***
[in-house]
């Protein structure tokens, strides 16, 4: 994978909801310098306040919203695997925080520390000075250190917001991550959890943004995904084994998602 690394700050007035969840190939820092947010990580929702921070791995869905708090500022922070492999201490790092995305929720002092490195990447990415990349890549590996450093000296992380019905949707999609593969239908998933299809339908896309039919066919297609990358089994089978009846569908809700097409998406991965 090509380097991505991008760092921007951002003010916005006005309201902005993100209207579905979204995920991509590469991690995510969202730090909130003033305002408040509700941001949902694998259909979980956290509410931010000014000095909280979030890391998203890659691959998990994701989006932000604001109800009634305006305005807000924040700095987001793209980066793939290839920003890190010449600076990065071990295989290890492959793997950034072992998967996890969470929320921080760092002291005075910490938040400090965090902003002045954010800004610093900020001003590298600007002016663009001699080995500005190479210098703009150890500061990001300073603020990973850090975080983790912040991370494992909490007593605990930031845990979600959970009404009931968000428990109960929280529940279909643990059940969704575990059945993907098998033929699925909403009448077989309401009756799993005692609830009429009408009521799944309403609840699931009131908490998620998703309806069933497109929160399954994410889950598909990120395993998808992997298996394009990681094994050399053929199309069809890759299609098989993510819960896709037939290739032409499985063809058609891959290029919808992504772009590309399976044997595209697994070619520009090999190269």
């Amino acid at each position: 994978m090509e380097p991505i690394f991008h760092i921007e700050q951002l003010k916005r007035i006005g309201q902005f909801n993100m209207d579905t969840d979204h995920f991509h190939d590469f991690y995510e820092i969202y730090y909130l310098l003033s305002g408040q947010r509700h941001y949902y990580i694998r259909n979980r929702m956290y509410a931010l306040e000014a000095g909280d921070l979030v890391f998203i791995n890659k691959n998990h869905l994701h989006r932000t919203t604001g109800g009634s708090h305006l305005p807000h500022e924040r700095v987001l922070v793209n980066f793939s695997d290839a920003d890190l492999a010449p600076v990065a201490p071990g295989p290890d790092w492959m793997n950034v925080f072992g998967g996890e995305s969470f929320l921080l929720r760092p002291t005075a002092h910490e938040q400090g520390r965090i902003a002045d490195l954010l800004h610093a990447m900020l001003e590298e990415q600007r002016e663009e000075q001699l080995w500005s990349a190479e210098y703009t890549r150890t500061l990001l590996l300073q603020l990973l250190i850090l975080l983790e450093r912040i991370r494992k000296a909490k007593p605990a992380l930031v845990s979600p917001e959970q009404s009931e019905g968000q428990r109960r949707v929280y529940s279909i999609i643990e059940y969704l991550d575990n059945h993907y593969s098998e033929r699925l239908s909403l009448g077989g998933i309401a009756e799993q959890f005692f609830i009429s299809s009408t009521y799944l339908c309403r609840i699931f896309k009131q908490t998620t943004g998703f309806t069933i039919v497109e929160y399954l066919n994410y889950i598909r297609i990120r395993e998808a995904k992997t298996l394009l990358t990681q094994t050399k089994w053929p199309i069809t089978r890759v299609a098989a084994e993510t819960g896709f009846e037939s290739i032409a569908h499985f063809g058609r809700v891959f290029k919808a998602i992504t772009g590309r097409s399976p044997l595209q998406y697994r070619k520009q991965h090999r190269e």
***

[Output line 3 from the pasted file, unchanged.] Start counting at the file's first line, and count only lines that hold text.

């Amino acid at each position: 994978m090509e380097p991505i690394f991008h760092i921007e700050q951002l003010k916005r007035i006005g309201q902005f909801n993100m209207d579905t969840d979204h995920f991509h190939d590469f991690y995510e820092i969202y730090y909130l310098l003033s305002g408040q947010r509700h941001y949902y990580i694998r259909n979980r929702m956290y509410a931010l306040e000014a000095g909280d921070l979030v890391f998203i791995n890659k691959n998990h869905l994701h989006r932000t919203t604001g109800g009634s708090h305006l305005p807000h500022e924040r700095v987001l922070v793209n980066f793939s695997d290839a920003d890190l492999a010449p600076v990065a201490p071990g295989p290890d790092w492959m793997n950034v925080f072992g998967g996890e995305s969470f929320l921080l929720r760092p002291t005075a002092h910490e938040q400090g520390r965090i902003a002045d490195l954010l800004h610093a990447m900020l001003e590298e990415q600007r002016e663009e000075q001699l080995w500005s990349a190479e210098y703009t890549r150890t500061l990001l590996l300073q603020l990973l250190i850090l975080l983790e450093r912040i991370r494992k000296a909490k007593p605990a992380l930031v845990s979600p917001e959970q009404s009931e019905g968000q428990r109960r949707v929280y529940s279909i999609i643990e059940y969704l991550d575990n059945h993907y593969s098998e033929r699925l239908s909403l009448g077989g998933i309401a009756e799993q959890f005692f609830i009429s299809s009408t009521y799944l339908c309403r609840i699931f896309k009131q908490t998620t943004g998703f309806t069933i039919v497109e929160y399954l066919n994410y889950i598909r297609i990120r395993e998808a995904k992997t298996l394009l990358t990681q094994t050399k089994w053929p199309i069809t089978r890759v299609a098989a084994e993510t819960g896709f009846e037939s290739i032409a569908h499985f063809g058609r809700v891959f290029k919808a998602i992504t772009g590309r097409s399976p044997l595209q998406y697994r070619k520009q991965h090999r190269e």